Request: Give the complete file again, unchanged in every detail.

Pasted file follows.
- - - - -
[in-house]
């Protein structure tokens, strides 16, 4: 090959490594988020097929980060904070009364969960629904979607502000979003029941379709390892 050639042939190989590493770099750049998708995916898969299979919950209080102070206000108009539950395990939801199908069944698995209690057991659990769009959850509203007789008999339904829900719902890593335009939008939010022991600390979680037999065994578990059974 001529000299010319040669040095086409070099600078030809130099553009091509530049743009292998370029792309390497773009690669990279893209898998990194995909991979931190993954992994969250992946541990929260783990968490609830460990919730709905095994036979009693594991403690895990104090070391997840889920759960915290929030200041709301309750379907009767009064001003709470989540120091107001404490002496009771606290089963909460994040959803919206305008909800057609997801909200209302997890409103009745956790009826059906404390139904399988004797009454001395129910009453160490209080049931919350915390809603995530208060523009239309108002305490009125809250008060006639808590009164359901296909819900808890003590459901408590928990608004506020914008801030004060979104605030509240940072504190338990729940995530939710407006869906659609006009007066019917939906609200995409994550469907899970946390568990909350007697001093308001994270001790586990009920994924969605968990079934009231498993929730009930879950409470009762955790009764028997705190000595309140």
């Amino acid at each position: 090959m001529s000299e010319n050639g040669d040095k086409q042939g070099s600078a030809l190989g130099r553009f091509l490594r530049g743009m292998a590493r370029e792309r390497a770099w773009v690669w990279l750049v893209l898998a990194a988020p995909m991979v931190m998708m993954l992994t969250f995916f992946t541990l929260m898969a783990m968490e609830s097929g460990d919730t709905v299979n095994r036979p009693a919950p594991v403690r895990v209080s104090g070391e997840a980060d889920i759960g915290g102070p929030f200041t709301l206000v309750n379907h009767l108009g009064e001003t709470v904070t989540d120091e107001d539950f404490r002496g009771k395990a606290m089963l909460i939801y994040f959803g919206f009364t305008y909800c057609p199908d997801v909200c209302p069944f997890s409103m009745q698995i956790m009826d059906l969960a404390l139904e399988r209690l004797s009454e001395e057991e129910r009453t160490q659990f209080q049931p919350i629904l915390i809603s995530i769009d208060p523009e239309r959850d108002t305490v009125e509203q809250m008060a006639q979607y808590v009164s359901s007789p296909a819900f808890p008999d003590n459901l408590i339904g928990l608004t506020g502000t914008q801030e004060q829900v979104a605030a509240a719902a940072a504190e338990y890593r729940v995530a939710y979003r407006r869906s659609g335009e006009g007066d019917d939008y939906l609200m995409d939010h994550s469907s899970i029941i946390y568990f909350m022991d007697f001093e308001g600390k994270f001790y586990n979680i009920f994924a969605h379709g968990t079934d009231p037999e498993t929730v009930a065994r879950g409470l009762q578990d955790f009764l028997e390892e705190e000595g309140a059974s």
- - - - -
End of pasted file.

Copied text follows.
[in-house]
């Protein structure tokens, strides 16, 4: 090959490594988020097929980060904070009364969960629904979607502000979003029941379709390892 050639042939190989590493770099750049998708995916898969299979919950209080102070206000108009539950395990939801199908069944698995209690057991659990769009959850509203007789008999339904829900719902890593335009939008939010022991600390979680037999065994578990059974 001529000299010319040669040095086409070099600078030809130099553009091509530049743009292998370029792309390497773009690669990279893209898998990194995909991979931190993954992994969250992946541990929260783990968490609830460990919730709905095994036979009693594991403690895990104090070391997840889920759960915290929030200041709301309750379907009767009064001003709470989540120091107001404490002496009771606290089963909460994040959803919206305008909800057609997801909200209302997890409103009745956790009826059906404390139904399988004797009454001395129910009453160490209080049931919350915390809603995530208060523009239309108002305490009125809250008060006639808590009164359901296909819900808890003590459901408590928990608004506020914008801030004060979104605030509240940072504190338990729940995530939710407006869906659609006009007066019917939906609200995409994550469907899970946390568990909350007697001093308001994270001790586990009920994924969605968990079934009231498993929730009930879950409470009762955790009764028997705190000595309140």
């Amino acid at each position: 090959m001529s000299e010319n050639g040669d040095k086409q042939g070099s600078a030809l190989g130099r553009f091509l490594r530049g743009m292998a590493r370029e792309r390497a770099w773009v690669w990279l750049v893209l898998a990194a988020p995909m991979v931190m998708m993954l992994t969250f995916f992946t541990l929260m898969a783990m968490e609830s097929g460990d919730t709905v299979n095994r036979p009693a919950p594991v403690r895990v209080s104090g070391e997840a980060d889920i759960g915290g102070p929030f200041t709301l206000v309750n379907h009767l108009g009064e001003t709470v904070t989540d120091e107001d539950f404490r002496g009771k395990a606290m089963l909460i939801y994040f959803g919206f009364t305008y909800c057609p199908d997801v909200c209302p069944f997890s409103m009745q698995i956790m009826d059906l969960a404390l139904e399988r209690l004797s009454e001395e057991e129910r009453t160490q659990f209080q049931p919350i629904l915390i809603s995530i769009d208060p523009e239309r959850d108002t305490v009125e509203q809250m008060a006639q979607y808590v009164s359901s007789p296909a819900f808890p008999d003590n459901l408590i339904g928990l608004t506020g502000t914008q801030e004060q829900v979104a605030a509240a719902a940072a504190e338990y890593r729940v995530a939710y979003r407006r869906s659609g335009e006009g007066d019917d939008y939906l609200m995409d939010h994550s469907s899970i029941i946390y568990f909350m022991d007697f001093e308001g600390k994270f001790y586990n979680i009920f994924a969605h379709g968990t079934d009231p037999e498993t929730v009930a065994r879950g409470l009762q578990d955790f009764l028997e390892e705190e000595g309140a059974s």